Interview with John Gollings for CCP Site Unseen
Photography by John Gollings
John Gollings is one of Australia's leading architectural photographers. For Site Unseen, John exhibits artful compositions with unusual components and embedded curiosities that play on perspective to direct the viewer to a clearer understanding of the form and stylistic attitude. John discusses what he brings to the image, what he doesn't and what has changed in the past decade.
Tell us about yourself, what’s your background and how has this led you to architectural photography?
John Gollings: I fell in love with photography at age nine but studied architecture at Melbourne University. After a stint as a fashion photographer, I realised that architectural photography was more important to the national estate so I started to major in it.
The exhibition poses the question, ‘what does the photographer bring to the image, and indeed, is the photographer’s presence welcome?’—how does this relate to your submitted work?
JG: My particular interest is describing the architecture not using it for my own creativity however I have often added elements to a regular image to help explain the meaning of the building and those images are the ones I’m showing.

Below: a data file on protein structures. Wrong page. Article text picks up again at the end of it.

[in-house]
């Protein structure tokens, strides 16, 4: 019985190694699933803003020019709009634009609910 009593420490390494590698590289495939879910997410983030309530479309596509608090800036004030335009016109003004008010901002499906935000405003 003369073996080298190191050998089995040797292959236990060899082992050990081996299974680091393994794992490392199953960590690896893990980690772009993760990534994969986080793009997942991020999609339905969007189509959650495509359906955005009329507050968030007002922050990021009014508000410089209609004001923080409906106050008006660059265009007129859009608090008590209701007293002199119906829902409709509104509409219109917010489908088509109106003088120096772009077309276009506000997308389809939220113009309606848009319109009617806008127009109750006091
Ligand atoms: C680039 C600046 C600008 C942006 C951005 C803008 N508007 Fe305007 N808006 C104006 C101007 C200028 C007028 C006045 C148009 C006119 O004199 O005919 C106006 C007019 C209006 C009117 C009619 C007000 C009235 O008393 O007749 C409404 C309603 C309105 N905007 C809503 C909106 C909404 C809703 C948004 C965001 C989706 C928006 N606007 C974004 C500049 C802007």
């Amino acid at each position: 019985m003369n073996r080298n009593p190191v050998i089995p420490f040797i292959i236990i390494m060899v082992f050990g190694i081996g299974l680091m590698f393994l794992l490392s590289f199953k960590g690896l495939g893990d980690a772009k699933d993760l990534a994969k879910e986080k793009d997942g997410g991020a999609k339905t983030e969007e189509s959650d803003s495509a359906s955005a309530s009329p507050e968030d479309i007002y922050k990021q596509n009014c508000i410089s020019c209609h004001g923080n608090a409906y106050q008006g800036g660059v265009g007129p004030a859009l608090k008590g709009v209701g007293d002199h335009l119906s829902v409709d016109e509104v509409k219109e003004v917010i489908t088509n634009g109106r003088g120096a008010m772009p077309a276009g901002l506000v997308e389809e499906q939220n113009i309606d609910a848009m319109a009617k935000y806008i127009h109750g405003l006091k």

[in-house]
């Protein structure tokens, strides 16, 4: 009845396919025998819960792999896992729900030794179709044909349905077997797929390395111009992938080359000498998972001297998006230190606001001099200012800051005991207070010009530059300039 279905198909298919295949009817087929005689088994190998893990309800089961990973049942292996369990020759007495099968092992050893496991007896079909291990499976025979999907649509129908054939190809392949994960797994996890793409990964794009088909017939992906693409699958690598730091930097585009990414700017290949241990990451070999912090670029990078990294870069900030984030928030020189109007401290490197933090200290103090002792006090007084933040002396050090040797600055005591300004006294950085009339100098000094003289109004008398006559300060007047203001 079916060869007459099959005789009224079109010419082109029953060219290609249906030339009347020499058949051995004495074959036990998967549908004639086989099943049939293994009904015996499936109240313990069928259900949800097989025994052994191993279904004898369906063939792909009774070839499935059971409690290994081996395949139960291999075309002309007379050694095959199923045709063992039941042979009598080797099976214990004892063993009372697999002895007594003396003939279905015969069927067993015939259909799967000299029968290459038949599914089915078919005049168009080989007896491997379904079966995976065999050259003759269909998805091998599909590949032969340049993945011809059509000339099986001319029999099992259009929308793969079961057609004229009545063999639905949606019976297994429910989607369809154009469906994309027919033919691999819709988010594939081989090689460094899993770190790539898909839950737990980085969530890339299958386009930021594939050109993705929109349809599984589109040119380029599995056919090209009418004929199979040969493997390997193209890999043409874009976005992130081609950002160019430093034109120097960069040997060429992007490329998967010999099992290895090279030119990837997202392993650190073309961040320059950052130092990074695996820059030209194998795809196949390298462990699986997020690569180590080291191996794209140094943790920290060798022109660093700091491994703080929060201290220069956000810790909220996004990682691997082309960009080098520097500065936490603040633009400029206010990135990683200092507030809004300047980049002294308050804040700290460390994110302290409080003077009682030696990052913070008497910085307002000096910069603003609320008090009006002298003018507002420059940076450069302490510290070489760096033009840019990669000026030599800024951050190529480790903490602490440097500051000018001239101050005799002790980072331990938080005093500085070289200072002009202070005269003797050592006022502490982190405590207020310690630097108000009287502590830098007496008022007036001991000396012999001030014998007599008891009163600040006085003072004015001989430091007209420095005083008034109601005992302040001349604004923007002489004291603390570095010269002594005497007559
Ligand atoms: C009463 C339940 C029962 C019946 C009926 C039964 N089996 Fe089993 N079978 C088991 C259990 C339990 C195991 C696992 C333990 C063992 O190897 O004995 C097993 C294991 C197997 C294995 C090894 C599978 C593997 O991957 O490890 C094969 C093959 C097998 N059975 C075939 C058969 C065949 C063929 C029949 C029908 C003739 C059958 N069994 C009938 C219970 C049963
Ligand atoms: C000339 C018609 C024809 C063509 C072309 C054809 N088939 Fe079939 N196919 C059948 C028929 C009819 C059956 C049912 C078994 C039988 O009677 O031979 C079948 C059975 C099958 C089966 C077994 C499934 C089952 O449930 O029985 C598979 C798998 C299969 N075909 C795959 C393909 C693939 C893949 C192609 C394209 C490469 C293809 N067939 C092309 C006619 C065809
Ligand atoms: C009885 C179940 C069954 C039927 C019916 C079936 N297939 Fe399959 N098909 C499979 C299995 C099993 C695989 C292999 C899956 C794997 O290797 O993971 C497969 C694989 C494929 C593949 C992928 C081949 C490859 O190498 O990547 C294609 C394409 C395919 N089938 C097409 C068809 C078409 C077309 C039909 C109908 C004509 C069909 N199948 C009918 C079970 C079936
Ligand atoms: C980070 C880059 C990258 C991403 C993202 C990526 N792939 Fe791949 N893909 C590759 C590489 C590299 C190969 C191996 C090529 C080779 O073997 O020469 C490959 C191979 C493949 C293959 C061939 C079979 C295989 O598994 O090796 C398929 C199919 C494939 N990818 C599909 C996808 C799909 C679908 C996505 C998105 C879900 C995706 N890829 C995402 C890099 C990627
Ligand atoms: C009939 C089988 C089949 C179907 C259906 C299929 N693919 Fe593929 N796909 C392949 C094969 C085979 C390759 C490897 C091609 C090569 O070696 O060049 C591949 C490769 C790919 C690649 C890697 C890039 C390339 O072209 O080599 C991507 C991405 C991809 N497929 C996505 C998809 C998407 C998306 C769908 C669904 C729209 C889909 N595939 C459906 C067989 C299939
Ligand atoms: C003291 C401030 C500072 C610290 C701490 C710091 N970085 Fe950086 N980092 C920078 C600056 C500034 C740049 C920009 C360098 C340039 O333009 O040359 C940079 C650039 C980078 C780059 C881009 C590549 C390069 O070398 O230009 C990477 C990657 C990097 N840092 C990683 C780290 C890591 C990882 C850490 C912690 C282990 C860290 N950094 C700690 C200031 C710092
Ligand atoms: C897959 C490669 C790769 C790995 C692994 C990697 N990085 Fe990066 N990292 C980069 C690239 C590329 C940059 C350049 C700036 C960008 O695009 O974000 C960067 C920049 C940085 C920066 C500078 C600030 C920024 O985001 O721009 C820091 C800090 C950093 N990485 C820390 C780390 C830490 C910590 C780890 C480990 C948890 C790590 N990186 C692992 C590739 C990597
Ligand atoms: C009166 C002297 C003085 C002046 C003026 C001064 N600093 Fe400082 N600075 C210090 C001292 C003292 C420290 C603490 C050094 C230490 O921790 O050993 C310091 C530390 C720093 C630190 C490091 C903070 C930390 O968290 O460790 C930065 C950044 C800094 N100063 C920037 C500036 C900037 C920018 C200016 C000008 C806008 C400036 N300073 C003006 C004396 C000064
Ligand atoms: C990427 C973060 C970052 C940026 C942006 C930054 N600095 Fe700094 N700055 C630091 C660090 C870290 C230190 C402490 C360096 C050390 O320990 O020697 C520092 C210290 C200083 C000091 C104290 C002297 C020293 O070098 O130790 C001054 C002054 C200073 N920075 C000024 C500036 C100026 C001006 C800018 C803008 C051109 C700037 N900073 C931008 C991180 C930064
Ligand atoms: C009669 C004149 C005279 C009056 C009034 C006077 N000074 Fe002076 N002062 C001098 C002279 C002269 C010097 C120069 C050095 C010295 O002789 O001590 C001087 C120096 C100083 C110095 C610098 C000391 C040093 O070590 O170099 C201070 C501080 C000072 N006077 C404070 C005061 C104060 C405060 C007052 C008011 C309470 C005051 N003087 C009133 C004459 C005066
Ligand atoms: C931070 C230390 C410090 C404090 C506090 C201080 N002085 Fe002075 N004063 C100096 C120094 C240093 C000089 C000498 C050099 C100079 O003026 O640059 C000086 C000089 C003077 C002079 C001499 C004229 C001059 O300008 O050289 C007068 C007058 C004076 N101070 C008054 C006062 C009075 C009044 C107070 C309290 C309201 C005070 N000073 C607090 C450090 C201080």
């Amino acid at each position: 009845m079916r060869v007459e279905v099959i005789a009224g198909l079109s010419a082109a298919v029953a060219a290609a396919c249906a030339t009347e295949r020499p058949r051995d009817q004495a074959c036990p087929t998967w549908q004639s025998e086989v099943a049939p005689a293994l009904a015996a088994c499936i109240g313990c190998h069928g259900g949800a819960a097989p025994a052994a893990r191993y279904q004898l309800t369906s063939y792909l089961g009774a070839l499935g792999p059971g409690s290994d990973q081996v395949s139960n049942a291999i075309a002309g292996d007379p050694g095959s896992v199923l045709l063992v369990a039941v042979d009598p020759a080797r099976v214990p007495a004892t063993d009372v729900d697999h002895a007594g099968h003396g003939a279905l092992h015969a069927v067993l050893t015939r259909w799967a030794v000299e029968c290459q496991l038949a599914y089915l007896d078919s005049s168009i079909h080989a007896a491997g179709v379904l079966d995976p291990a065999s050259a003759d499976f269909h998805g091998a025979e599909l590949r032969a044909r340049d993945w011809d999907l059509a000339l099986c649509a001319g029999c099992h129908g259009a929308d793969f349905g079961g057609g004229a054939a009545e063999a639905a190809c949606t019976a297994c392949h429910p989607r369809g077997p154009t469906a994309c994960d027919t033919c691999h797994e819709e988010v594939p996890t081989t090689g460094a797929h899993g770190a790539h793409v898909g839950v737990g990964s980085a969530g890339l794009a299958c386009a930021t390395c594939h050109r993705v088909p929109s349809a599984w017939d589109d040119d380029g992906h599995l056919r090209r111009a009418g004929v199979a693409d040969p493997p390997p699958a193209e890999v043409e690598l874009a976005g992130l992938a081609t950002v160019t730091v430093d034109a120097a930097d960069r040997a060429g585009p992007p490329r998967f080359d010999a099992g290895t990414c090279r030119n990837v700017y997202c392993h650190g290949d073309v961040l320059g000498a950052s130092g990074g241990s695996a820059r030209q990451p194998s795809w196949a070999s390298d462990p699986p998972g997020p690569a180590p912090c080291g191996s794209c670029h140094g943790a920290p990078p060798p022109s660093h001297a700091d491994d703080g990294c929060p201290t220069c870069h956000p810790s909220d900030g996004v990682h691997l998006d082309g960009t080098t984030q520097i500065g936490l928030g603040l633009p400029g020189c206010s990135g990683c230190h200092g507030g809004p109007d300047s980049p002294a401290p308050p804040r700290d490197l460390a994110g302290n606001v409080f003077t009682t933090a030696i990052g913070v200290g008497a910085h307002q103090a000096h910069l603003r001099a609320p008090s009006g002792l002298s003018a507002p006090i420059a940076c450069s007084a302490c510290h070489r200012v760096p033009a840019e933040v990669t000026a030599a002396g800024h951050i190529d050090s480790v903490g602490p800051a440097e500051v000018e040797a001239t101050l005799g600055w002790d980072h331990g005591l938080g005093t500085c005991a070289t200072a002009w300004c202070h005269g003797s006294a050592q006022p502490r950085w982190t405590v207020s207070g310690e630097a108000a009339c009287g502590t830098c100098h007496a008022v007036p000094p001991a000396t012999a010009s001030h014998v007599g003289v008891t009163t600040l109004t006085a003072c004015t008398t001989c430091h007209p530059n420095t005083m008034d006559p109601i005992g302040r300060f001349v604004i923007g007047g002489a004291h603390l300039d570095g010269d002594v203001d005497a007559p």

What I don’t do because it’s not my interest is to look for details, patterns or mood where the building is the subject. For me, the building is an object that must be shown in full, even with context.
I do a lot of post-production and retouching, I want to be true to the architect's vision, not necessarily the reality. I’m looking for one memorable exterior and interior that most efficiently describes the building.
In the past decade, what about your work has changed and what has stayed the same?
JG: The big change has been the use of digital capture and postproduction. I can now place people when and where I want them and I think my aesthetic has changed to a richer moodier look.
To you, what subjects evoke the strongest personality through form?
JG: All scales of buildings have that potential, even rectilinear and curvilinear. It’s the vision and style of the architect that determines personality
What are you working on next?
JG: More of my own personal projects, a lot of aerial landscape, experimenting with a focus in people photos and more indigenous rock art.
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